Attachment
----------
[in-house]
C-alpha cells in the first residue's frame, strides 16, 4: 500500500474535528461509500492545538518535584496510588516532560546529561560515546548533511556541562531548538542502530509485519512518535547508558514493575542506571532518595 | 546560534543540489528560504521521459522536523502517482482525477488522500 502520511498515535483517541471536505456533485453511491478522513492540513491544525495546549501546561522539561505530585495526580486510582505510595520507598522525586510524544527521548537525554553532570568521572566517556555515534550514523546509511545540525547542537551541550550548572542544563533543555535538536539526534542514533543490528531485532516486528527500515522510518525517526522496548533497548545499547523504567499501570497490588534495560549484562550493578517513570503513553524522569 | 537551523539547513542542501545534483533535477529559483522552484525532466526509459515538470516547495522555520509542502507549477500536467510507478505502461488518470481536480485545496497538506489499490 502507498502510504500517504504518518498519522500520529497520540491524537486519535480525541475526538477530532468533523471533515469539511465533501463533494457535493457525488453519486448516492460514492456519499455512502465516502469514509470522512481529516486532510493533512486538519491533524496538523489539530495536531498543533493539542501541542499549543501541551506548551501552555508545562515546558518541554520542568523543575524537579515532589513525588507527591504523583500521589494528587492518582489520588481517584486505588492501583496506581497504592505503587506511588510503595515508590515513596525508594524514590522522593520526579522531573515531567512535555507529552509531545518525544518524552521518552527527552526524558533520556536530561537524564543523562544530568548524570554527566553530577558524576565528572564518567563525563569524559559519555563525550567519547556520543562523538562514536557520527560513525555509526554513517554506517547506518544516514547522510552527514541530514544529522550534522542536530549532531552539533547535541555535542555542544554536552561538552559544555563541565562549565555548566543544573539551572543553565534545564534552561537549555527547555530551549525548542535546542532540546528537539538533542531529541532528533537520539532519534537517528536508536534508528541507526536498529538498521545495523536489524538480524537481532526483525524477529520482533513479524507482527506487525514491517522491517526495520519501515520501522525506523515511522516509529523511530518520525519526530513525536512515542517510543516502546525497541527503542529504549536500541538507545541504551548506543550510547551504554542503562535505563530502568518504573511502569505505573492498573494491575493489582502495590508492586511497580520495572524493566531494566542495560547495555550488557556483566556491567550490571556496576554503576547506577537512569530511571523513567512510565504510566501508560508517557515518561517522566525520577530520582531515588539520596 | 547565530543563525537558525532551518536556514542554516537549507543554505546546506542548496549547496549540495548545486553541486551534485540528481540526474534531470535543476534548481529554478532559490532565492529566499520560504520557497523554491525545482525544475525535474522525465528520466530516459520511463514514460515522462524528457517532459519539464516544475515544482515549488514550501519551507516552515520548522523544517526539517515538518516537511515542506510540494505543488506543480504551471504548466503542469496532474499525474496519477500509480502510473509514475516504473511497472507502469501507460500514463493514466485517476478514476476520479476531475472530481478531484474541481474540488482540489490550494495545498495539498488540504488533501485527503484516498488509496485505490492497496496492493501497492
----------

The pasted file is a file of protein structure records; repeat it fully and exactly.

[in-house]
C-alpha cells in the first residue's frame, strides 16, 4: 500500500474535528461509500492545538518535584496510588516532560546529561560515546548533511556541562531548538542502530509485519512518535547508558514493575542506571532518595 | 546560534543540489528560504521521459522536523502517482482525477488522500 502520511498515535483517541471536505456533485453511491478522513492540513491544525495546549501546561522539561505530585495526580486510582505510595520507598522525586510524544527521548537525554553532570568521572566517556555515534550514523546509511545540525547542537551541550550548572542544563533543555535538536539526534542514533543490528531485532516486528527500515522510518525517526522496548533497548545499547523504567499501570497490588534495560549484562550493578517513570503513553524522569 | 537551523539547513542542501545534483533535477529559483522552484525532466526509459515538470516547495522555520509542502507549477500536467510507478505502461488518470481536480485545496497538506489499490 502507498502510504500517504504518518498519522500520529497520540491524537486519535480525541475526538477530532468533523471533515469539511465533501463533494457535493457525488453519486448516492460514492456519499455512502465516502469514509470522512481529516486532510493533512486538519491533524496538523489539530495536531498543533493539542501541542499549543501541551506548551501552555508545562515546558518541554520542568523543575524537579515532589513525588507527591504523583500521589494528587492518582489520588481517584486505588492501583496506581497504592505503587506511588510503595515508590515513596525508594524514590522522593520526579522531573515531567512535555507529552509531545518525544518524552521518552527527552526524558533520556536530561537524564543523562544530568548524570554527566553530577558524576565528572564518567563525563569524559559519555563525550567519547556520543562523538562514536557520527560513525555509526554513517554506517547506518544516514547522510552527514541530514544529522550534522542536530549532531552539533547535541555535542555542544554536552561538552559544555563541565562549565555548566543544573539551572543553565534545564534552561537549555527547555530551549525548542535546542532540546528537539538533542531529541532528533537520539532519534537517528536508536534508528541507526536498529538498521545495523536489524538480524537481532526483525524477529520482533513479524507482527506487525514491517522491517526495520519501515520501522525506523515511522516509529523511530518520525519526530513525536512515542517510543516502546525497541527503542529504549536500541538507545541504551548506543550510547551504554542503562535505563530502568518504573511502569505505573492498573494491575493489582502495590508492586511497580520495572524493566531494566542495560547495555550488557556483566556491567550490571556496576554503576547506577537512569530511571523513567512510565504510566501508560508517557515518561517522566525520577530520582531515588539520596 | 547565530543563525537558525532551518536556514542554516537549507543554505546546506542548496549547496549540495548545486553541486551534485540528481540526474534531470535543476534548481529554478532559490532565492529566499520560504520557497523554491525545482525544475525535474522525465528520466530516459520511463514514460515522462524528457517532459519539464516544475515544482515549488514550501519551507516552515520548522523544517526539517515538518516537511515542506510540494505543488506543480504551471504548466503542469496532474499525474496519477500509480502510473509514475516504473511497472507502469501507460500514463493514466485517476478514476476520479476531475472530481478531484474541481474540488482540489490550494495545498495539498488540504488533501485527503484516498488509496485505490492497496496492493501497492